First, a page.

Domestic Violence In the Deaf Community

Statistics

  • The number of deaf individuals in the United States range from 1 to 140 individuals out of 1,000 (Galludet Research Institute - Accessing Safety Initiative, 2008), though determining a number is complicated based on varying definitions of deafness

  • Less is known about how many deaf women are survivors of domestic violence, but we know that women with disabilities have higher incidences of trauma and fewer mental health options (APA, 2008)

  • Within the deaf community, there is a “double code of silence” related to domestic violence because services are typically not culturally sensitive or accessible for deaf survivors and because the deaf community has historically misunderstood or minimized the issue (Rems-Smario, 2007)

  • Deaf woman have increased barriers to services and are likely at greater risk for fatalities

 

Mental Health Services for Deaf Women Survivors of Abuse, Deaf Women

  • Many deaf and hard of hearing women seek assistance at local mainstream organizations where service providers are likely unfamiliar with ASL and deaf cultural norms and are therefore at a disadvantage when trying to establish healing relationships and effectively serve deaf individuals.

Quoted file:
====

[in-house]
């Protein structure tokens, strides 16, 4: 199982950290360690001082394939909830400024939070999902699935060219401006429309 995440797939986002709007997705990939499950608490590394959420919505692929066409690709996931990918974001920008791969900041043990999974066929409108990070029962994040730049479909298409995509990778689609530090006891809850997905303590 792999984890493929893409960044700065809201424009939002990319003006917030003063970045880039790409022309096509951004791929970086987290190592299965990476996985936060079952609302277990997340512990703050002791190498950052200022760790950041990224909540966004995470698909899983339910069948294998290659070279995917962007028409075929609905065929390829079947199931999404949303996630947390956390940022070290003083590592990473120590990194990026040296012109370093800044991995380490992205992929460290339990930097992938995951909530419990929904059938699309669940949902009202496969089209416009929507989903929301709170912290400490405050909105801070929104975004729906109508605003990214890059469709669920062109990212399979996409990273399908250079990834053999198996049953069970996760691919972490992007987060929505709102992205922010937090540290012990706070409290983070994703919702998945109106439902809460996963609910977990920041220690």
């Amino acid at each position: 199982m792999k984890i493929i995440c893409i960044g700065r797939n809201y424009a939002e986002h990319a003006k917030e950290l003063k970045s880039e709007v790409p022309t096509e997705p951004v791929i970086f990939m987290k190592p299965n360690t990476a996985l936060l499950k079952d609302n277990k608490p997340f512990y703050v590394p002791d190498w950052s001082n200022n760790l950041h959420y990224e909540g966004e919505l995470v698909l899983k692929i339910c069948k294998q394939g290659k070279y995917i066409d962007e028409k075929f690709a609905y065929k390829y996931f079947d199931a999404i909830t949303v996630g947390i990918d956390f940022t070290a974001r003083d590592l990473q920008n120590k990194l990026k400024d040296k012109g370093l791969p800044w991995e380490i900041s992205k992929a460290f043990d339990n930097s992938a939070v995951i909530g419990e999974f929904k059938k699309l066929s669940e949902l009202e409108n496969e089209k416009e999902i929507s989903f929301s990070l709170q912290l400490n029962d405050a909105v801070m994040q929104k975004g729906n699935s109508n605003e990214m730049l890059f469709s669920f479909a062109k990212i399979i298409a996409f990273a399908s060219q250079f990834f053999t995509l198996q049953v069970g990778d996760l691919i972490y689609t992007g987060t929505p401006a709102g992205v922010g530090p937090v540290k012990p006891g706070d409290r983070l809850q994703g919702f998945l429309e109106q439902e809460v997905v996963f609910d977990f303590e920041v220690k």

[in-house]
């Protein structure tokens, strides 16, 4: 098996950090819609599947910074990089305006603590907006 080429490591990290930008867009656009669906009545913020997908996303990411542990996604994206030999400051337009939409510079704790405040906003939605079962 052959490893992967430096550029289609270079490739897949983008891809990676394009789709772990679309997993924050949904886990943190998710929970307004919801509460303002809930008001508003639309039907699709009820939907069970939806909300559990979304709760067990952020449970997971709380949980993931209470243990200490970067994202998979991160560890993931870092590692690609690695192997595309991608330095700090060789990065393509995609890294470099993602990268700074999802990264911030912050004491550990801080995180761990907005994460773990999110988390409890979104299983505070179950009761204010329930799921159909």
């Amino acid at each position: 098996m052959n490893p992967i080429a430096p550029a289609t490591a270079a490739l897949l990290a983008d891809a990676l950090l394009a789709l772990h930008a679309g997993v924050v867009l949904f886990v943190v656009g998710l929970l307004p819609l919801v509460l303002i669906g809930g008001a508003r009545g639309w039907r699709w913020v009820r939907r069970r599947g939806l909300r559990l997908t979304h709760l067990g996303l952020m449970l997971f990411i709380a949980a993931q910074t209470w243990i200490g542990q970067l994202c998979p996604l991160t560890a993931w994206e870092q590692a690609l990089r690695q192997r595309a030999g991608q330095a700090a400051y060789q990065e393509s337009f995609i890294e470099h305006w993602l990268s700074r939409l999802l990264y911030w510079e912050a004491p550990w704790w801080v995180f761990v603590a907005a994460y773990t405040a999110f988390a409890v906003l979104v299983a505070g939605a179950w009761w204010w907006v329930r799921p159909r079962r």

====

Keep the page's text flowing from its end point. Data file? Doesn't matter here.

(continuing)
• Therefore professionals working with deaf clients may benefit from an exploration of several national and community resources for consultation and assistance

  • In Georgia there are very few resources available to meet the mental health needs of deaf individuals

  • One organization G.R.E.A.T. D.A.Y., Inc. provides outpatient mental health services to the deaf and hard-of-hearing community and the director is Kinga Sherrill, M.S., NCC, LPC

 

Research and Advocacy Services on Behalf of Deaf Women Survivors of Abuse

  • Despite the lack of research on domestic violence in the deaf community, research is being conducted in Rochester, NY at the Deaf Wellness Center (DWC) under the leadership of Robert Pollard, PhD
    • The DWC has completed numerous projects and recently was awarded a $1.2M grant to study domestic violence affecting the deaf community by the National Center for Injury Prevention and Control, a branch of the Centers for Disease Control and Prevention
  • Efforts have been made to raise consciousness and to advocate for deaf women at the grassroots level
  • Started in Seattle, in the late 90’s Abused Deaf Women Advocacy Services (ADWAS) established community based services and in 2003, Deaf Hope was opened in California
  • There are fifteen deaf–specific organizations for deaf women survivors of abuse, with the expectation of expanding
  • Deaf Hope has a website with valuable information, including a Power and Control Wheel based on the language and cultural values found in the deaf community